You will also receive a complete physical exam by a GP to identify any underlying conditions that should be treated during detox from drugs. Detox from alcohol and opiate detoxification can take several days to several weeks depending on the severity of the addiction, and whether or not you suffer from more than one addiction. You may be given medications to help you deal with the withdrawal symptoms and to help lessen your cravings.

Once you are physically able, you will begin attending group therapy sessions with your assigned primary therapist. These sessions offer support during your rehabilitation and recovery post detox. Cognitive behavioural therapy (CBT) will help you identify and cope with triggers that cause your addiction or mood disorder.

Group therapy allows other individuals in the facility to meet in a small group setting that is facilitated by a professional. Individuals within the group are encouraged to share stories and to help one another during the treatment process.

Family therapy is also used at South Pacific Private and is a cornerstone of our treatment. It helps family members deal with the destructive behaviour of the addict and helps the family to understand their legacy and the enabling or otherwise behaviours that have occurred. It also enables the whole family to use common language and shared understanding moving forward. Family therapy identifies common warning signs and gives families a plan of action on what to do should a relapse occur. It also helps families learn how to be supportive during rehab and recovery.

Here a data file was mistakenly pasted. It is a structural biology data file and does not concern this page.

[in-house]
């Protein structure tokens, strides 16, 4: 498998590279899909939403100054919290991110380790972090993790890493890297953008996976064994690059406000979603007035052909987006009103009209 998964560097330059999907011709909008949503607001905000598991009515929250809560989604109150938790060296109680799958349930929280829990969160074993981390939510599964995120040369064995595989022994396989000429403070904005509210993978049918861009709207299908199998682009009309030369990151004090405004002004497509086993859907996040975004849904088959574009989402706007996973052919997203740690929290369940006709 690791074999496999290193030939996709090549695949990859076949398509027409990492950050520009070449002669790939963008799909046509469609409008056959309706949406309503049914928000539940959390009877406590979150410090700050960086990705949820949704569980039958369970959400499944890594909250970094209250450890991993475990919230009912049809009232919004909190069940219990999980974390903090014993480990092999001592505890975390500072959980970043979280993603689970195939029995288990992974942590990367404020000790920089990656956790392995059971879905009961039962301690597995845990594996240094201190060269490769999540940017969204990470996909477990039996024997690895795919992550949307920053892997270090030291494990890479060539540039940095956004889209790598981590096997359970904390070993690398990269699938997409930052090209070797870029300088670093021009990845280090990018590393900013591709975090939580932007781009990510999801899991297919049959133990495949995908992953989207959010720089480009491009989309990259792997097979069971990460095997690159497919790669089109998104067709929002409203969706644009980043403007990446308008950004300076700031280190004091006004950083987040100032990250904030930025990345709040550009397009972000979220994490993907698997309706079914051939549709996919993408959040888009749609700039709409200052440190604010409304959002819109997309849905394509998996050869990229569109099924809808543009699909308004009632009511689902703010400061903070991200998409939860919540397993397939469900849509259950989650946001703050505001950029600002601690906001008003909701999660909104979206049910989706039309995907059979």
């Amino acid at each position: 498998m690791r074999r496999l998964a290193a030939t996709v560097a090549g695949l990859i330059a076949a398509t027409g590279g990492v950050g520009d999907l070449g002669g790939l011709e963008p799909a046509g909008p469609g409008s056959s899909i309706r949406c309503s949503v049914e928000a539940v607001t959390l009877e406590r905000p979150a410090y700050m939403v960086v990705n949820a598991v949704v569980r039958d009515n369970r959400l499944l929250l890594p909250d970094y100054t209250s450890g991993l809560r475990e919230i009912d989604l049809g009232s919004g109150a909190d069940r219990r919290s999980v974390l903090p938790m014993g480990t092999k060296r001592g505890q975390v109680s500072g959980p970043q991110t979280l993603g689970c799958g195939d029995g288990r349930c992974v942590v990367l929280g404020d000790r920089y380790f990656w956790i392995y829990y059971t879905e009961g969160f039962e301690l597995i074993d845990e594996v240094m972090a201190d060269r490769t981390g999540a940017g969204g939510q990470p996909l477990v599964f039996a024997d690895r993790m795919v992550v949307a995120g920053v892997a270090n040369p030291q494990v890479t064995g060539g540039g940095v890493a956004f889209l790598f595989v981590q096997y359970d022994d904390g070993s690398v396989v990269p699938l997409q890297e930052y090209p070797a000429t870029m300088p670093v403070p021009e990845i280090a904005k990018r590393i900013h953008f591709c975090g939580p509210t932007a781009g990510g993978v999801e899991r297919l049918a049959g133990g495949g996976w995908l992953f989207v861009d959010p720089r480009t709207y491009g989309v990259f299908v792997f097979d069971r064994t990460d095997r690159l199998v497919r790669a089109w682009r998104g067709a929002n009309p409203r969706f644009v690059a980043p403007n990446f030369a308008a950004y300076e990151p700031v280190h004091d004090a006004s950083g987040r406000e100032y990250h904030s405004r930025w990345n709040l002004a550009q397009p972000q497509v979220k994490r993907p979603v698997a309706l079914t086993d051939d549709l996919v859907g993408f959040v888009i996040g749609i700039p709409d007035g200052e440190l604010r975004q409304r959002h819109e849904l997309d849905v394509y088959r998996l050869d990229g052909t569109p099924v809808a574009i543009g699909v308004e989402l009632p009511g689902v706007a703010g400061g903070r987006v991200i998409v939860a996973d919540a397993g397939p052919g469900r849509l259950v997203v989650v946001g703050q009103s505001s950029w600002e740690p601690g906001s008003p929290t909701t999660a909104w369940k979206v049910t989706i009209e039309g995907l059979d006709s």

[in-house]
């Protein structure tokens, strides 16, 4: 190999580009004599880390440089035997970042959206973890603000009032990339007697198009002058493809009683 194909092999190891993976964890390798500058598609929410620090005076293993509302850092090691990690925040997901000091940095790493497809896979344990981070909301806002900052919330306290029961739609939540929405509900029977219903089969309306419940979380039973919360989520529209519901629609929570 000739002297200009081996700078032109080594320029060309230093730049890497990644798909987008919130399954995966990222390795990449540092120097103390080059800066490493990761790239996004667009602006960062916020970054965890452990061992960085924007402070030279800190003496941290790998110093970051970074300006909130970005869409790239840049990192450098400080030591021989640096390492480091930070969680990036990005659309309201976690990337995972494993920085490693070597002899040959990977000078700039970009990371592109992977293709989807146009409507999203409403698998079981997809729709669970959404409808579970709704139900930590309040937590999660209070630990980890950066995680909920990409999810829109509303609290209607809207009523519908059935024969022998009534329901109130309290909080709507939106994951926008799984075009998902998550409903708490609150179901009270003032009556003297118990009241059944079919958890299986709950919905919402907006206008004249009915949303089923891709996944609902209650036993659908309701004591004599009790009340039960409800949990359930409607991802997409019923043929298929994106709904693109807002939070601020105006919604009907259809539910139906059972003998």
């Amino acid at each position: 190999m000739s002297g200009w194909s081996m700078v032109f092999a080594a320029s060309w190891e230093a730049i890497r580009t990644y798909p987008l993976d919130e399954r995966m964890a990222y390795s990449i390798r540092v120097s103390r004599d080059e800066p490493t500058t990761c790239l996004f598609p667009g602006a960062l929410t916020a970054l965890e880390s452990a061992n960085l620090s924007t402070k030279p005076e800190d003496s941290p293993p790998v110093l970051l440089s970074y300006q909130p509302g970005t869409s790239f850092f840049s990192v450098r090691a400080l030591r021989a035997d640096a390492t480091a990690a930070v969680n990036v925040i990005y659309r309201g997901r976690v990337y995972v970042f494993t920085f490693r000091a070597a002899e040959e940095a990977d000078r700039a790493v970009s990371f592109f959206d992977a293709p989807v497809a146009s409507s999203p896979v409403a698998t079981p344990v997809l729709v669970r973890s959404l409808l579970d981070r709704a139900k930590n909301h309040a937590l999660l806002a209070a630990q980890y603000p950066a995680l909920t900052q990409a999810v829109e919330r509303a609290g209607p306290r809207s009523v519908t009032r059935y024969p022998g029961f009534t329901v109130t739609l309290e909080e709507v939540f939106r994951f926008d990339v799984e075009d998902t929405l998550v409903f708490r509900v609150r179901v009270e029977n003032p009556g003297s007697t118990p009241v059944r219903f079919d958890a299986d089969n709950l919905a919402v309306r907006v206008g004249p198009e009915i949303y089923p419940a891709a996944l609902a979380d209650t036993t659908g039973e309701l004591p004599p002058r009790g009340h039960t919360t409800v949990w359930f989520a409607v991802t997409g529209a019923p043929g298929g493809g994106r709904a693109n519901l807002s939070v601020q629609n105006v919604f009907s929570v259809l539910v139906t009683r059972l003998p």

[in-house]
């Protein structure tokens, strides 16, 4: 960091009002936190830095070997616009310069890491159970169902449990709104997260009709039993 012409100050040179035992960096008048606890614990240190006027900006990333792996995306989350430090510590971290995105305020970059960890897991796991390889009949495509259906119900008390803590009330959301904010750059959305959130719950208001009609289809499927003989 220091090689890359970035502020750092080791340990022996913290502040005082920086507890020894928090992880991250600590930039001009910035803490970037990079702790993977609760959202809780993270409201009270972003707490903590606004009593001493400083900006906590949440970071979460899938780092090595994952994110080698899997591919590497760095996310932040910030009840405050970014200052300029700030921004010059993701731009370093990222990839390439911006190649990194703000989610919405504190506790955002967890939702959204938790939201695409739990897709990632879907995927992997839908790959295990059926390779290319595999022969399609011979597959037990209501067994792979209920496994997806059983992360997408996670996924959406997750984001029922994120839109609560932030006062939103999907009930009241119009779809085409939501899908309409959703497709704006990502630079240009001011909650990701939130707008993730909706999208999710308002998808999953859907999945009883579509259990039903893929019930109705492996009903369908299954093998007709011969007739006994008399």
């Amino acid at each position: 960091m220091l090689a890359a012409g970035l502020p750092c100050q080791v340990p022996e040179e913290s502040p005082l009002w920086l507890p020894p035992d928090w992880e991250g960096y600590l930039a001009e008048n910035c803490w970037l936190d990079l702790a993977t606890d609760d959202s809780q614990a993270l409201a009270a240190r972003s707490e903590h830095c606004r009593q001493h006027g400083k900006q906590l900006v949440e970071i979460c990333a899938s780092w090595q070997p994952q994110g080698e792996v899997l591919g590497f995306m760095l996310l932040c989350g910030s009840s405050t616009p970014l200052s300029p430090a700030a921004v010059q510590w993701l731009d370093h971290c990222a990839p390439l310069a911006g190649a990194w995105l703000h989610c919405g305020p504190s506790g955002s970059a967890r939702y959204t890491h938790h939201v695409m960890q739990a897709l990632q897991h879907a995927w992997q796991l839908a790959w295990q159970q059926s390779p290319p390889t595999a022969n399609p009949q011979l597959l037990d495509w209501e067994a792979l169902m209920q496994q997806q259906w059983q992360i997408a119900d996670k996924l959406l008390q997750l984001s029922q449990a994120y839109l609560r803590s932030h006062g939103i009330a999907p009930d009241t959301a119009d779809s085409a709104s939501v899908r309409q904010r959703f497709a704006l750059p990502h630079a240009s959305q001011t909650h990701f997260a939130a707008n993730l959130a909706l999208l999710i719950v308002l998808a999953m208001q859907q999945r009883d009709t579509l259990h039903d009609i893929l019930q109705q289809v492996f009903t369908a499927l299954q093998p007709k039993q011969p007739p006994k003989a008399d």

After the detox process is complete, you will already feel and look significantly healthier.  However, it’s important to remember that this isn’t the end; it’s actually the beginning. This is the beginning of your recovery and the beginning of the next chapter of your life.

After working with each individual during detox, our medical professionals will have a strong understanding of your needs, and can support your transition into this next stage.

Detox is tough, but addiction is tougher. Don’t hesitate to seek help today and put yourself on a path to recovery. 

Call South Pacific Private today on 1800 063 332 to get support.